Friday, June 24, 2011

Spending money!

Take note:

The 4 Immutable Laws

Those who spend their own money on themselves are concerned with price and quality.

Those who spend their own money on others are concerned with price but not quality.

Those who spend others money on themselves are concerned with quality but not price.

Those who spend others money on others are concerned with neither quality nor price.

Thursday, June 23, 2011

Our Wiley Coyote Moment Has Arrived (American Thinker)

June 23, 2011


By Scott Strzelczyk

The country is imploding under the weight of fourteen trillion dollars of debt, sixty trillion dollars of unfunded entitlement programs, and a monetary policy bent on destroying the currency and economy.  Government intervention in private citizens' lives and the economy has failed.  The eighty year old Keynesian economics experiment that started under President Roosevelt is nearing an end.

The current state of economic affairs reminds me of the Saturday morning cartoon where the Roadrunner is chased by Wiley Coyote.  The clever Roadrunner leads Wiley to the edge of the cliff, maneuvers quickly to safety, and Wiley runs off the edge of the cliff.   Wiley remains suspended momentarily in mid-air before realizing his fate and plummets to the canyon floor. 

Government has lied and deceived several generations of Americans.  Politicians and bureaucrats will say and do anything to save themselves regardless of the consequences to the country or the economy.  Citizens have been led over the cliff by the government and are in a state of suspended disbelief. This is our Wiley Coyote moment!

Consider two questions: how does government repay fourteen trillion dollars of debt, and how does government pay for sixty trillion dollars of unfunded entitlement program obligations?  To address these questions you must understand how government raises revenue.  Government has three options; to tax, to borrow, or to inflate.


The debate over tax rates is an argument used by politicians to garner support and votes for their ideology.  The so-called rich are demonized by politicians and the regressive media to pit one group of Americans against another.  The rich are too small a constituency for politicians to concern themselves with when compared to the lower and middle income earners.  The data tells quite a different story than politicians or the regressive media lead people to believe.  The Internal Revenue Service released Publication 1304 - Individual Income Tax Returns 2008 last year.  The data is summarized below:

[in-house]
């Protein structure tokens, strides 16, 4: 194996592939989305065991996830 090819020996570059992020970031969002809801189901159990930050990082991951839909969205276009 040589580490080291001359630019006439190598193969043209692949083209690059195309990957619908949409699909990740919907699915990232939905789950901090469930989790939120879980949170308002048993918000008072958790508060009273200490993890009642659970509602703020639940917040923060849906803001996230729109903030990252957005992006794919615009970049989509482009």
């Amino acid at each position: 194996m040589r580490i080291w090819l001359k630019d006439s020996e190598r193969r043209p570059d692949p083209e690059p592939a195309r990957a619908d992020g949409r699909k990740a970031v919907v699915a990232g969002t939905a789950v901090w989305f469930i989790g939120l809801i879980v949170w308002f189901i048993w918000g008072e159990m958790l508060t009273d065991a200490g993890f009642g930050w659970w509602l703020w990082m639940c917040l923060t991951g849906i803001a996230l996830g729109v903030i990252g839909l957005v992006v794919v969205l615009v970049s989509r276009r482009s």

AGI Range

# Returns Filed

AGI Total (thousands)

Total Tax Paid  (thousands)

Per Filer AGI

Per Filer Tax Paid

Percent of AGI

Percent of Tax Burden

>= 1 million








200K -









100K - 199.9K








50K - 99.9K








1 - 49.9K
















*AGI - Adjusted Gross Income

  • A mere 2/10ths of one percent of tax returns filed had an AGI > $1 million. Yet, 24.1% of the entire tax burden is paid by this group.
  • Those filers with an AGI > $200,000 represent 3% of all tax returns filed. Yet, 52% of the entire tax burden is paid by the top two groups.
  • Compare the top bracket with the bottom bracket and you'll find the per filer AGI ratio from the top to bottom bracket is 177 to 1. A filer in the top bracket has an AGI 177 times that of the lowest bracket. However, the per filer tax paid ratio between the two brackets is 936 to 1. A filer in the top brackets pays 936 times that of the lowest bracket.
  • 47% of all income tax returns filed had no tax liability. That is 67 million income tax returns filed that paid nothing in federal individual income taxes.

If the government taxed every dollar above the $250,000 AGI threshold at 100% it would generate roughly $1.37 trillion of additional revenue.  This still leaves a deficit of $250 billion dollars for fiscal year 2011.  More importantly, people would simply stop working once government confiscated all earnings beyond a certain threshold.  There is no point in working if government is simply going to confiscate your earnings to redistribute to government designated recipients.


The government borrows money to fund deficit spending.  When expenses exceed revenues the government sells U.S. securities through the Federal Reserve to borrowers.  The borrowers become creditors as the U.S. owes other governments, institutions, and private investors their principal plus some amount of interest.  Every time the government borrows money to fund deficits the national debt increases.

Foreign governments have reduced their holdings in U.S. securities and are reluctant to continue funding deficit spending.  The Federal Reserve is suppressing interest rates which means those investing in U.S. securities receive a low rate return.  As with any investment there is a risk and reward, and many investors are not willing to risk their principal investment for such low returns on their investment.  Eventually, interest rates must rise if the government wants to attract buyers of government securities.